5 Companies That Are Using Their Resources to Help Refugees

Whether it’s by providing housing, jobs, or donations, these companies have made a commitment to assist refugees.


IKEA refugee shelter

UNHCR has already ordered 10,000 of IKEA's Better Shelter's for refugees (IKEA Foundation)

As refugees continue to arrive to Europe from Syria and other war-torn countries, many individuals feel compelled to do whatever they can to help. In addition, some companies have also stepped in to contribute their resources to the refugee aid effort. Some companies pitch in by providing prospective jobs, while others distribute shelters, and all have one thing in common - a sense of responsibility to help those who need it most. The following corporations are five such companies that are using their means to make a difference.


WHO THEY ARE: An international transportation network that allows consumers to submit a trip request from independent Uber drivers who use their own cars.
HOW THEY’RE HELPING: On September 9, 2015, Uber launched UberGIVING, an initiative to pick up donations for refugees in Europe. Between certain hours, Uber users could hail a driver to pick up a variety of donated items for free, including personal hygiene products, blankets, and baby food.


WHO ARE THEY: Canada’s largest airline.
HOW THEY’RE HELPING: Air Canada has offered to help airlift Syrian refugees out of Beirut and Lebanon. Canada plans to help resettle 25,000 refugees by the end of 2015, and commercial air carriers like Air Canada have stepped up to help. Though Canada’s government is still considering this possibility for resettlement, Air Canada has a history of helping those in need, for example when they carried food and supplies to Haiti during the 2010 earthquake.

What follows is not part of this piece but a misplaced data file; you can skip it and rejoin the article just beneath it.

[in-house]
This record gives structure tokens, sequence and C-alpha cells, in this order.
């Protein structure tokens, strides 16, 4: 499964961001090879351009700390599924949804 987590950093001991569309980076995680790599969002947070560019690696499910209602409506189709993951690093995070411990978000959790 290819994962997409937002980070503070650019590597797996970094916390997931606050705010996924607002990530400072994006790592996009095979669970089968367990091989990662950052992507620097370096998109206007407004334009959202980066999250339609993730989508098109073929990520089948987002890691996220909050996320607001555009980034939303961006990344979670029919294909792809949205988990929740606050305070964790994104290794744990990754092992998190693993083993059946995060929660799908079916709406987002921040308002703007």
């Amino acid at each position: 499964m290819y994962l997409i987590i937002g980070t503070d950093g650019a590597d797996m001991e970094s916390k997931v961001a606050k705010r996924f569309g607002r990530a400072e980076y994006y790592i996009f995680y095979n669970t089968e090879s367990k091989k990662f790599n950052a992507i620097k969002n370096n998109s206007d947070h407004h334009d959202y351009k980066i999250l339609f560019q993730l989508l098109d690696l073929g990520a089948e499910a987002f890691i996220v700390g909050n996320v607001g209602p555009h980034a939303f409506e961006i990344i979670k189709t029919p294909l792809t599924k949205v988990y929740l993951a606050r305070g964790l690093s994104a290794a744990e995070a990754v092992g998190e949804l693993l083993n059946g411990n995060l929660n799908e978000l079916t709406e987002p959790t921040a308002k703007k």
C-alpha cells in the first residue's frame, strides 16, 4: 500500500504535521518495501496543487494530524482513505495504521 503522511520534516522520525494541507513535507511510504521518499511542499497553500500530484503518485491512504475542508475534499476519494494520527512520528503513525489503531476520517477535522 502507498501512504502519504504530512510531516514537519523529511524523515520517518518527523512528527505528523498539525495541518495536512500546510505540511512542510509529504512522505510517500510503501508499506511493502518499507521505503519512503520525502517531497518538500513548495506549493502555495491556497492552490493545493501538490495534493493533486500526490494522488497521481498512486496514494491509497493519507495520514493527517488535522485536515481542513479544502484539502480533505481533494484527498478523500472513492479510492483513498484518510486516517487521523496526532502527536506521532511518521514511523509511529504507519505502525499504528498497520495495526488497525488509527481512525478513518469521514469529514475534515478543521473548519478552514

WHO ARE THEY: The multinational Swedish company that designs and sells ready-to-assemble furniture and other home accessories.
HOW THEY’RE HELPING: IKEA designed and developed refugee shelters that combine form, function and sustainability. Unlike the traditionally-used tents, these shelters can last up to three years and are fitted with solar panels, mosquito nets, lights, and ventilation. The lockable doors ensure privacy, as well as safety. The United Nation’s refugee agency has already placed an order for 10,000 of these shelters.


WHO THEY ARE: The Israel-based manufacturer of sparkling water makers.
HOW THEY’RE HELPING: SodaStream has pledged 1,000 jobs to Syrian refugees at its new factory in the Negev desert. Pending approval from the Israeli government, this move would help support at least 200 families.


WHO THEY ARE: One of the largest hotel chains in Scandinavia owned by Norwegian billionaire, Petter Stordalen.
HOW THEY’RE HELPING: Stordalen offered 5,000 free nights in his hotels to refugees. True to his word, he’s already housed over 50 Syrian refugees in one of his hotels near Oslo.